If you eat meat, make sure it is organic and grass fed. The same goes for eggs try the natural omega-3 eggs. A really good source of everything in meat is high-vitamin butter. They make some great supplements of vitamin butter mixed with fermented cod liver oil. That can give you a lot of the vitamins and protein you need. Best of all, it is flavored so that a human being can actually eat it.
Eating large amounts of certain vegetables and fruits will help prevent psoriatic arthritis. These include grapefruit, grapes, prunes, kale, chard, spinach, broccoli, mustard greens, oranges, orange juice, lemon juice, beans and lentils. These include large amounts of the vitamins that you will need to prevent the disease including B, B-12, D, C, and E.
You will also need to increase your consumption of zinc and perhaps to take a zinc supplement. Eating at least one serving of food rich in zinc every day can help. Foods rich in zinc include:
- Dark chocolate
- Dried watermelon seeds
- Roasted pumpkin seeds
- Squash seeds
- Low fat roast beef
- Sesame seeds
- Sesame butter (Tahini)
- Veal liver
- Toasted wheat germ
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For a person trying to eat a low fat high energy diet, eating peanuts or seeds is probably the best answer. Roasted pumpkin seeds taste really good and they’re easy to find. Eating some dark chocolate is a good idea as well. Oysters are alright as an occasional treat.
Peanuts particularly fresh roasted peanuts with no salt are a really good alternative as well. One great way to get healthy is to replace the chips and other snack foods with peanuts and pumpkin or squash seeds.
A great way to save money is to buy a number of pumpkins. They’re really cheap around Halloween. You can also have a lot of fun making Jack-o’-lanterns as well. Then you can make large numbers of pumpkin seeds to eat all year round.
Here’s a great recipe for roasted pumpkin seeds:
Roasted Pumpkin Seeds Ingredients:
- One large or medium sized pumpkin (about what you’d use for a Jack O Lantern) or several pumpkins
- Olive oil
- Sea salt (optional)
Cut open the pumpkin or pumpkins and taken out the seeds. Preheat the oven to 400 degrees. Separate the seeds from the other junk inside the pumpkins and rinse them. Put the seeds and two cups of water in a small saucepan. Then bring it to a boil. If you want, you can add sea salt. Simmer for ten minutes. Drain the water. Spread about a teaspoon of olive oil on the bottom of a roasting pan. Then add the seeds. Cook in the oven until the seeds are brown.
Note that you might be able to save some money by going to the pumpkin patch for this. Many farmers let the public come onto their fields and pick pumpkins during Halloween season. Check your local newspaper or the web for a farm in your area that does this. You can also grow your pumpkins or squash in your garden. You can also use this recipe for other kinds of squash seeds including yellow squash.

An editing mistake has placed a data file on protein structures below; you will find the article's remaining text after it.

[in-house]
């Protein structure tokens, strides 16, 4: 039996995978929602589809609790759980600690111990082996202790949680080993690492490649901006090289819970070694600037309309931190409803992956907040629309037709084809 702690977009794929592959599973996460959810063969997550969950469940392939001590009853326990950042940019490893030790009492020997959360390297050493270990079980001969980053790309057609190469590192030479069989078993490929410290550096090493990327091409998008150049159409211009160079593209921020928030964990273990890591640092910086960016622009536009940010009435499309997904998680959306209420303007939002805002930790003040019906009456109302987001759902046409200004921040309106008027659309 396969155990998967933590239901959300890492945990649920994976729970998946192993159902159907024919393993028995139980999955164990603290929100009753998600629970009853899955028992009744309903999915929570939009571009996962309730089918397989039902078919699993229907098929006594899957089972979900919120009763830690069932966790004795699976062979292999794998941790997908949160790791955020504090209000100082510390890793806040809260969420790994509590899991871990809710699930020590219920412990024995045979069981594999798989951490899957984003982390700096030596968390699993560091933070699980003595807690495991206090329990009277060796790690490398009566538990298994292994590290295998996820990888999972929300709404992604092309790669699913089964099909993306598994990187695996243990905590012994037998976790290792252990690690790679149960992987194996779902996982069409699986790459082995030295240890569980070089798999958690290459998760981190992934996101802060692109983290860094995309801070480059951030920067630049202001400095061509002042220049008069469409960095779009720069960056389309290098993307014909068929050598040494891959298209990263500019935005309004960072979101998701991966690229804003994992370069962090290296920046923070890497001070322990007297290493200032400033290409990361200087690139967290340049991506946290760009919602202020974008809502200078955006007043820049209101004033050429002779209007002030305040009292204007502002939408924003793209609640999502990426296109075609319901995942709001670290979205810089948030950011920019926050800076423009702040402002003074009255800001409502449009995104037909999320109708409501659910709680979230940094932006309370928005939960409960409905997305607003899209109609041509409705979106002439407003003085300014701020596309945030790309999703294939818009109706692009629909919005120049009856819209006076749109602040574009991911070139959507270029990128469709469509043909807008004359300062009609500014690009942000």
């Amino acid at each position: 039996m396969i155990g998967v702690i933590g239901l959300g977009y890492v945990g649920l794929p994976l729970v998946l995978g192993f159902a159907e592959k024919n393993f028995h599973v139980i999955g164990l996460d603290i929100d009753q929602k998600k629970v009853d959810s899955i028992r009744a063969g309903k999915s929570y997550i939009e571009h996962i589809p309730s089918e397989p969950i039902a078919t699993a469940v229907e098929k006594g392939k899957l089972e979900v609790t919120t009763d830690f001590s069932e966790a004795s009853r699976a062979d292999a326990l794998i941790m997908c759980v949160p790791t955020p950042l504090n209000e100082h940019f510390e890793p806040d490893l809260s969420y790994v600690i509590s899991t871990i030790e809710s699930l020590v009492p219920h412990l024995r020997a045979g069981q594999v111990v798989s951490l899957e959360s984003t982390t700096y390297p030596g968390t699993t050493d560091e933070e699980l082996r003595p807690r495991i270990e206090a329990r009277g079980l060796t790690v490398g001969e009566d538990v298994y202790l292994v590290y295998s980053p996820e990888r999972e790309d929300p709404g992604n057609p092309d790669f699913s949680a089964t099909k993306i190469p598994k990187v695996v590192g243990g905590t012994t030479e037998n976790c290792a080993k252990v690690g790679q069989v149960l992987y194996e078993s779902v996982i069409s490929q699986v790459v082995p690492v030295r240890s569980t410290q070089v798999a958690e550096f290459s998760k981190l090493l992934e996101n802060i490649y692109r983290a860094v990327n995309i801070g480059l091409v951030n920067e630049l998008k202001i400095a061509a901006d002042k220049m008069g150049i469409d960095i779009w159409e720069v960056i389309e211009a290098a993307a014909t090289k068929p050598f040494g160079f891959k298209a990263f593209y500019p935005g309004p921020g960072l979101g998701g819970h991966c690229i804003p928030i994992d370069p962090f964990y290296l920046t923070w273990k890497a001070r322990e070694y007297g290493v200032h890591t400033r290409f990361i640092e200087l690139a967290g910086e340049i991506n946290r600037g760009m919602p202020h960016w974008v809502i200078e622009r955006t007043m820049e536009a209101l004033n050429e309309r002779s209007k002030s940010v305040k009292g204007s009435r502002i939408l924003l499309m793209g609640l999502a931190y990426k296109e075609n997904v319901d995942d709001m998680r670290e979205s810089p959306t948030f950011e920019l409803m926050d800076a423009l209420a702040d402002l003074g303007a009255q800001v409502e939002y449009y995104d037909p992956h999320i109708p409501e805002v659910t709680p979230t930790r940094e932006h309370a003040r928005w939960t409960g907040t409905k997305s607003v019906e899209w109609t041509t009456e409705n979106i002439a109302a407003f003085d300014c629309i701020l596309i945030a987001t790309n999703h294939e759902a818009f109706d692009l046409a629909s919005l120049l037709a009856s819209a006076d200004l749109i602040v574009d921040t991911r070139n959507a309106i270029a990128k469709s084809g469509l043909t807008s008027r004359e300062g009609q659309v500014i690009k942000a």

Its always a good choice to eliminate processed foods from yoour diet. Try to eliminate all junk food, candy, sweets, baked goods, frozen food, canned food and prepackaged food. That stuff often has little or no nutritional value and it may contain chemicals such as MSG that can make psoriasis and arthritis worse.
Home Remedies & Natural Cures for Psoriatic Arthritis
Beyond diet, there are some other cures you can look into. Exercise is one of the best. Stay active every day and make sure you lose weight. If you have a problem like psoriatic arthritis, short fast bursts of activity could be more beneficial than long periods of exercise. Try those on Yuri Elkaim’s Fitter U Fitness for a good start.
Beyond exercise, water treatment has been known to help. People who travel to Israel and bathed or swam in the famous Dead Sea (yes, the one where Sodomand Gomorrah used to be) have reported relief. If you can’t afford to travel to Israel, you can get Dead Sea Salt and put it in your bath tub. You can order Dead Seabath salts online.
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Dead Sea Salt
Try soaking in it for an hour a day especially if you have a soaking tub. Soaking your feet in water with Dead Sea Salt can help as well, especially if you have psoriatic arthritis in the toes. Soaking in Dead Sea Salt Water everyday or every other day can be a real help. If you’re remodeling your house, seriously consider adding a soaking tub. If you’re looking for a new place, look for one with a soaking tub.
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There are some drug treatments for psoriatic arthritis as people who watch TV probably know. Most of these have pretty serious side effects so you should only consider one if you have a serious case. Try the diet and other methods such as soaking in Dead Sea Salt first.
Something else you should consider is seeking a naturopathic or homeopathic doctor. These experts often have much more experience in dealing with diet related problems including ones like psoriatic arthritis. They may be able to recommend natural and dietary therapies a regular doctor will not.